In the modern world, since creditors, employees, tax authorities, investors, the public, and the government are all interested in understanding company affairs, no company can keep secrets. The business of an enterprise can be studied mainly by consulting the final accounts and balance sheets of specific enterprises. Final accounts and balance sheets are the final products of bookkeeping. Due to the importance of these statements, it is necessary for accountants to formulate some principles, concepts and practices, which may be regarded as the basis of accounting. This widely accepted basic principle makes the financial statements prepared by accountants reliable and credible. There are two reasons why “generally accepted principles of accounting” are needed: first, there must be logical consistency when recording transactions, and second, there must be established conventions and procedures.

There is no consensus on basic accounting concepts between accountants. Generally accepted accounting principles (GAPP) are not consistent. The terms “axiom”, “hypothesis”, “convention”, “concept”, “generalization”, “method”, “rule”, “doctrine”, “technique”, “hypothesis”, “standard” and “norm” are the same The meaning of is used freely and inconsistently.

In Principle – Basics of Accounting


Principles of Accounting and Accounting Assumptions

“Adopt or claim to act as a guide to action, the basis of resolution or the general law or rule of practice.” The definition given by the dictionary is closest to describing the meaning of the term “principle” of most accountants. It should be noted clearly that the world principles applicable to accounting practices worldwide do not mean rules without deviations. Accounting principles are not principles in the sense that they recognize no conflict with other principles.


Refers to a position that is assumed without evidence and is taken for granted or agreed. Hypotheses are hypotheses, but they are not arbitrary deliberate hypotheses, but are generally accepted hypotheses that reflect the judgment of “facts” or trends or events. These hypotheses were confirmed by the facts assumed by legal institutions in the past, so they can be implemented to a certain extent.


The average principle of faith: the teaching of the Bible on any subject. It refers to the established principles of teacher communication and strictly adheres to them. However, in accounting practice, there is no need to follow such a doctrine, and the term indicates a general principles of accounting or policy to be followed.


No one can question the statement of truth.

Accounting Assumptions

The International Accounting Standards Board (lASC) consider the following (following IAS-I and AS-I) as basic accounting assumptions:

(1) Continuous operation

In the usual process, accounting assumes that the business will continue to exist and continue to operate indefinitely in the future. It is assumed that the entity keeps running long enough to execute its goals and plans. The value attached to the asset will be based on its current value. Assume that the fixed asset is not going to be resold. Therefore, it can be argued that the balance sheet prepared on the basis of historical cost fact records cannot show the true or true value of the concern on a specific date. The basic principle there is that profitability, not cost, is the basis for evaluating continuous business. The business will continue indefinitely and follow financial and accounting policies to maintain the continuity of the business department.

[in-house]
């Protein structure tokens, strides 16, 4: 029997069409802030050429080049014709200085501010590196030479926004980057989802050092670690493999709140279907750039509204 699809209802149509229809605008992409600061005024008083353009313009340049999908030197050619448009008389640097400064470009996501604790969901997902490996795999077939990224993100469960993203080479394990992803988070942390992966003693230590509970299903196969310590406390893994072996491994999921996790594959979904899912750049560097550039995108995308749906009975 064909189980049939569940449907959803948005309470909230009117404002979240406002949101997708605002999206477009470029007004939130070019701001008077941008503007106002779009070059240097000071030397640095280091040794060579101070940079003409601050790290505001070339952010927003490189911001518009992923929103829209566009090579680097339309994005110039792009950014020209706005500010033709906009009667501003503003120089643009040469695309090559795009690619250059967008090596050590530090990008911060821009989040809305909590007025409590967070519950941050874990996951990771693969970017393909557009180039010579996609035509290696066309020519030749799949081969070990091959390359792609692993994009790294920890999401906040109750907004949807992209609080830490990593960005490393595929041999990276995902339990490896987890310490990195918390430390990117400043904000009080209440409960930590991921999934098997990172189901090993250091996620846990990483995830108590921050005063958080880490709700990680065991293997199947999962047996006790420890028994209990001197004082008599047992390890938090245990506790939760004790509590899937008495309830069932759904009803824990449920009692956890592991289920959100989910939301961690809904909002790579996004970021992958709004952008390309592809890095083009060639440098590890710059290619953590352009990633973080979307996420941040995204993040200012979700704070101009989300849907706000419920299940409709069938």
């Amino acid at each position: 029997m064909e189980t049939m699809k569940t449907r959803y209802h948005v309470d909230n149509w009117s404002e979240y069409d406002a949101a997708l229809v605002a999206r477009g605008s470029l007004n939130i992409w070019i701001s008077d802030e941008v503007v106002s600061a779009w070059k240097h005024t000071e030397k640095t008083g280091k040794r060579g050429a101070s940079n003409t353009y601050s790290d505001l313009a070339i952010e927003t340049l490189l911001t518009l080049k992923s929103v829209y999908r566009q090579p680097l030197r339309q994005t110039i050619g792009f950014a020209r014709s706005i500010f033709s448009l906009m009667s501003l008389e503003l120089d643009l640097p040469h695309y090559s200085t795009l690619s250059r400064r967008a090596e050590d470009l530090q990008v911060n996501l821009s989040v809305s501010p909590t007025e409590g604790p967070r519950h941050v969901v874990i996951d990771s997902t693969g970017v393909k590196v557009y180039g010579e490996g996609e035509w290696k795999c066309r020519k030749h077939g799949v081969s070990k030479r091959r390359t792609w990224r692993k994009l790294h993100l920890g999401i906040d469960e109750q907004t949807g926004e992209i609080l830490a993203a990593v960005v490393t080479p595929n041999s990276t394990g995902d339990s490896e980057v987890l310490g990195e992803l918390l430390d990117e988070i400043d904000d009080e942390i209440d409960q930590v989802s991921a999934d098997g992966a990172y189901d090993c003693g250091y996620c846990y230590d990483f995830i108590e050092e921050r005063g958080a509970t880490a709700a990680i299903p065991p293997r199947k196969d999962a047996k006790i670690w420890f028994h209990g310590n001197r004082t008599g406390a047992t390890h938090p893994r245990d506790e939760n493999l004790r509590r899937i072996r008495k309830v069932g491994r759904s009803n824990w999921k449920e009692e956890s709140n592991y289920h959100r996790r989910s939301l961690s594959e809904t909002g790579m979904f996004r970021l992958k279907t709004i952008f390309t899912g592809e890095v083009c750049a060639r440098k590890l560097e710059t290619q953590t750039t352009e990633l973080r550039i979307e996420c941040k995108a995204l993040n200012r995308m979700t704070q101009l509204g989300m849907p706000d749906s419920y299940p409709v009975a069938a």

(2) Consistency

From one period to another period, accounting procedures and accounting policies should be unified. Even if the technology improves, major changes (if any) should be disclosed. Changing the method from one period to another period will seriously affect the transaction results. Only when accounting procedures are followed year after year will the results disclosed in the financial statements be uniform and comparable.

(3) Accrual

Accountants try to identify non-cash events and occurrences. Accrual basis is related to expected future cash income and payments: this is an accounting process that recognizes assets, liabilities, or income as the amount expected to be received or paid in the future. Common examples of accrual accounting include the sale of goods or services such as credit, interest, rent (not yet paid), wages and salaries, and taxes. Therefore, we record all expenses and income related to the accounting period, regardless of whether actual cash has been paid or received. If (at the time of preparing the financial statements) the basic accounting assumptions (ie continuing operations, consistency and accruals) are not followed, the facts should be disclosed.